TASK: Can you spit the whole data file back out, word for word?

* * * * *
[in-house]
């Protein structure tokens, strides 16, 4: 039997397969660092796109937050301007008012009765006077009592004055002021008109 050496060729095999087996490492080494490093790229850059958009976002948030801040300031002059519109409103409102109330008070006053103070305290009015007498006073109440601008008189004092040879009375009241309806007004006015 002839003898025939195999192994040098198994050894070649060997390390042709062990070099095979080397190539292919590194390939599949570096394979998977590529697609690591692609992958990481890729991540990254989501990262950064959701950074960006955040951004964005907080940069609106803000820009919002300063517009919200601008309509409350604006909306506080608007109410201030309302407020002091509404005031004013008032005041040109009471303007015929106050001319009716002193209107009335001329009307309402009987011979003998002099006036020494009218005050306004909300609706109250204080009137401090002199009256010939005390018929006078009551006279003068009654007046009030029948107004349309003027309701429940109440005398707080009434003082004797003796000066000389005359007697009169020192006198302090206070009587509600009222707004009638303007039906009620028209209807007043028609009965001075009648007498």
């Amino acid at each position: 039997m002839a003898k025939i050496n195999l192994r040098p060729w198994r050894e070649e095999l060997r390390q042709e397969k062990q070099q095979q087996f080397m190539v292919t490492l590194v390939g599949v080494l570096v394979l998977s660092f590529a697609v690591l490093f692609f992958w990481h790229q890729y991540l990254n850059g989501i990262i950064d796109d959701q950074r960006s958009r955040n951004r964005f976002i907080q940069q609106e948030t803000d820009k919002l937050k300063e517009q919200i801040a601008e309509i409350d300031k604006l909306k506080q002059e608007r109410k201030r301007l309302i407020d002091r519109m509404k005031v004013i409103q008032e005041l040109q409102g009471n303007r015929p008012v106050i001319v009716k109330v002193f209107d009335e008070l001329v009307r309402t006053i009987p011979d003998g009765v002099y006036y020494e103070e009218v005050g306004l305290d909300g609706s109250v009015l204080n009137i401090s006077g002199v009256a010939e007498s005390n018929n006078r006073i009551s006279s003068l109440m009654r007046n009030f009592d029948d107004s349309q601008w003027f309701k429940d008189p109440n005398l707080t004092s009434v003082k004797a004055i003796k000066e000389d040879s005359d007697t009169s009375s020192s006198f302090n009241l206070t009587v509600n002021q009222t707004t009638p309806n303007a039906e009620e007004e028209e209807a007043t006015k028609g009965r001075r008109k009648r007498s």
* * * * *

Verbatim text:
[in-house]
């Protein structure tokens, strides 16, 4: 039997397969660092796109937050301007008012009765006077009592004055002021008109 050496060729095999087996490492080494490093790229850059958009976002948030801040300031002059519109409103409102109330008070006053103070305290009015007498006073109440601008008189004092040879009375009241309806007004006015 002839003898025939195999192994040098198994050894070649060997390390042709062990070099095979080397190539292919590194390939599949570096394979998977590529697609690591692609992958990481890729991540990254989501990262950064959701950074960006955040951004964005907080940069609106803000820009919002300063517009919200601008309509409350604006909306506080608007109410201030309302407020002091509404005031004013008032005041040109009471303007015929106050001319009716002193209107009335001329009307309402009987011979003998002099006036020494009218005050306004909300609706109250204080009137401090002199009256010939005390018929006078009551006279003068009654007046009030029948107004349309003027309701429940109440005398707080009434003082004797003796000066000389005359007697009169020192006198302090206070009587509600009222707004009638303007039906009620028209209807007043028609009965001075009648007498």
């Amino acid at each position: 039997m002839a003898k025939i050496n195999l192994r040098p060729w198994r050894e070649e095999l060997r390390q042709e397969k062990q070099q095979q087996f080397m190539v292919t490492l590194v390939g599949v080494l570096v394979l998977s660092f590529a697609v690591l490093f692609f992958w990481h790229q890729y991540l990254n850059g989501i990262i950064d796109d959701q950074r960006s958009r955040n951004r964005f976002i907080q940069q609106e948030t803000d820009k919002l937050k300063e517009q919200i801040a601008e309509i409350d300031k604006l909306k506080q002059e608007r109410k201030r301007l309302i407020d002091r519109m509404k005031v004013i409103q008032e005041l040109q409102g009471n303007r015929p008012v106050i001319v009716k109330v002193f209107d009335e008070l001329v009307r309402t006053i009987p011979d003998g009765v002099y006036y020494e103070e009218v005050g306004l305290d909300g609706s109250v009015l204080n009137i401090s006077g002199v009256a010939e007498s005390n018929n006078r006073i009551s006279s003068l109440m009654r007046n009030f009592d029948d107004s349309q601008w003027f309701k429940d008189p109440n005398l707080t004092s009434v003082k004797a004055i003796k000066e000389d040879s005359d007697t009169s009375s020192s006198f302090n009241l206070t009587v509600n002021q009222t707004t009638p309806n303007a039906e009620e007004e028209e209807a007043t006015k028609g009965r001075r008109k009648r007498s």